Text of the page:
Tuesday, April 14, 2009

Life and death at my door.

When I opened my door yesterday, I found three little baby birds. There was a nest up in the corner of the building and it had collapsed, spilling the precious little things into the stone courtyard below. There was a heart-stopping moment when I realized that I could have easily stomped one without ever seeing it. They were so small, and so perfectly camouflaged that we were sure somebody else would stomp them into oblivion if we didn't move them.

When Jenna, my girlfriend, went out to find them, there were only two birds. We looked all over the place for the missing bird but found nothing. We did, however, find a little pool of blood directly under the defunct nest. Hmmm. Jenna scooped our two new friends up with a newspaper and gave them a new home in the big orange planter in the middle of the courtyard. They could live there safely until Mommy Bird showed up again.

Jenna, it should be noted, is a bird person. She has an African Grey and he's the love of her life. Naturally, she fussed over the little birds and tried to make them as comfortable as possible, even building a little shelter out of rocks to keep them warm for the night. I watched from the upstairs window as Mommy Bird found them and fed them. Woo-hoo! We went to bed, hoping for the best.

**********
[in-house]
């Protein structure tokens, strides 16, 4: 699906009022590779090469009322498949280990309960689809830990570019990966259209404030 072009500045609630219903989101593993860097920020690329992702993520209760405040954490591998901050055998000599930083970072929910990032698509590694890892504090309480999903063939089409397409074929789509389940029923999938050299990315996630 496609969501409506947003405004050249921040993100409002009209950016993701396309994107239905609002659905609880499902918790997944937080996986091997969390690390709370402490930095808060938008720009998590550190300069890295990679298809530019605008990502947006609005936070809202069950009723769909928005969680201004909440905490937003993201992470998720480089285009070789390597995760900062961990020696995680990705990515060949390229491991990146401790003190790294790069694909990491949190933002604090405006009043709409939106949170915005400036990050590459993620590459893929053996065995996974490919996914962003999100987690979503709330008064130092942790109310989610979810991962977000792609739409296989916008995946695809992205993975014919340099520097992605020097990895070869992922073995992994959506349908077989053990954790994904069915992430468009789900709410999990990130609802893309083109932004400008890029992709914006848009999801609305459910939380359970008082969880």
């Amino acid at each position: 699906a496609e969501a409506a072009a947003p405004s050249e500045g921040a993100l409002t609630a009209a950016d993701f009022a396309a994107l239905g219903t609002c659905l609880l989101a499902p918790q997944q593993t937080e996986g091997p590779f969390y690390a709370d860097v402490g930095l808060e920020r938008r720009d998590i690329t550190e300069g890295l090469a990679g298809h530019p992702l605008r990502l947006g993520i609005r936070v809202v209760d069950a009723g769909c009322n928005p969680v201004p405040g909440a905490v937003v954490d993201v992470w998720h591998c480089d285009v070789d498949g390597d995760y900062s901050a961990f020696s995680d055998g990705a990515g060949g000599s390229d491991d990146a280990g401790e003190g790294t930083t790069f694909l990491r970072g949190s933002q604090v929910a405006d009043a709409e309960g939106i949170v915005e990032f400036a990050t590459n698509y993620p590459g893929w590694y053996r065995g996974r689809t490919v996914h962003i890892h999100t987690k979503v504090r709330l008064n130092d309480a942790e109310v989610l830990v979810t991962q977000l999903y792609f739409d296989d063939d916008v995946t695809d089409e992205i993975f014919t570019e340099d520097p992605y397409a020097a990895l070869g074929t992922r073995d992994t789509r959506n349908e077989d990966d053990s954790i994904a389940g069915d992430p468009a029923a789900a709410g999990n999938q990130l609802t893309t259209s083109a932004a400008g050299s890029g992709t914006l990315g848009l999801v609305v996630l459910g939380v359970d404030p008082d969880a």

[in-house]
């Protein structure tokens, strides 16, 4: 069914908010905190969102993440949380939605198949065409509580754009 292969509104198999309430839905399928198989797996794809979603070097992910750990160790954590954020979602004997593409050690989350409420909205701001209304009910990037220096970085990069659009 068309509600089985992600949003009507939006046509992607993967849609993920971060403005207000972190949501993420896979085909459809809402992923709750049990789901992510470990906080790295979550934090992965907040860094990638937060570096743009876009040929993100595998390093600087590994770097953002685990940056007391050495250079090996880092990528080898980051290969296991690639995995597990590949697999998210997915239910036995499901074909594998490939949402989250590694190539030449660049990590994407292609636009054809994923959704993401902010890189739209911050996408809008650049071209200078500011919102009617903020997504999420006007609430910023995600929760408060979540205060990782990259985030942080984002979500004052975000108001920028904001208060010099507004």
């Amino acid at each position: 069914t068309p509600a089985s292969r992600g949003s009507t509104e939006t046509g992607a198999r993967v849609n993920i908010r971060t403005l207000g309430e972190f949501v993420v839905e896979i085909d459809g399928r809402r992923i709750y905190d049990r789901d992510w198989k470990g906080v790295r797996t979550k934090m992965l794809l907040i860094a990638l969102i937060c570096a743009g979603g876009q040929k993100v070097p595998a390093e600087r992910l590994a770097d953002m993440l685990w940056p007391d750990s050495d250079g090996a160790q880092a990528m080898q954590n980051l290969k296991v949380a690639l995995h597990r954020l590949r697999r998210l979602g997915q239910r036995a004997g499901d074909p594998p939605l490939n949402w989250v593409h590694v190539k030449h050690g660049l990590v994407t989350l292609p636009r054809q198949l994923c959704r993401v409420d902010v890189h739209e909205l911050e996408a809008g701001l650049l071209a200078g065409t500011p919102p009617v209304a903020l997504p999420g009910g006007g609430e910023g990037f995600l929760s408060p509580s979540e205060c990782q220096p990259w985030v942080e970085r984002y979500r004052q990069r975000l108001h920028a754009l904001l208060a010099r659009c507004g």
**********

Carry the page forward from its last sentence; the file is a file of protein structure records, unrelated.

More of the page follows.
When I left for work the next day, they were still alive and hopping. I was elated. Turns out my morning grumpiness is no match for cute little birds. Jenna regaled me with updates all day and I was proud to hear that one of them had hopped off into the big bad world, strong enough to leave.

They grow up so fast.

When I got home, I took one last look at the tiny pool of blood on the stone slab. For the first time, I noticed tracks leading toward the building. I followed it with my eyes and found the body of the third little bird. He had made it as far as the stoop and had laid his little head on it. He could have been sleeping, but he wasn't. Jenna buried him in the potting soil after dinner. By then, the last bird had hopped away.

When I took Gypsy out for her evening walk, I stared at the planter. I'd spent the last two days worrying about three tiny little bundles of feathers and now I missed them. I wondered what they were doing and if they were okay. I wondered if there was an orange planter big enough for all of us, should we need it.

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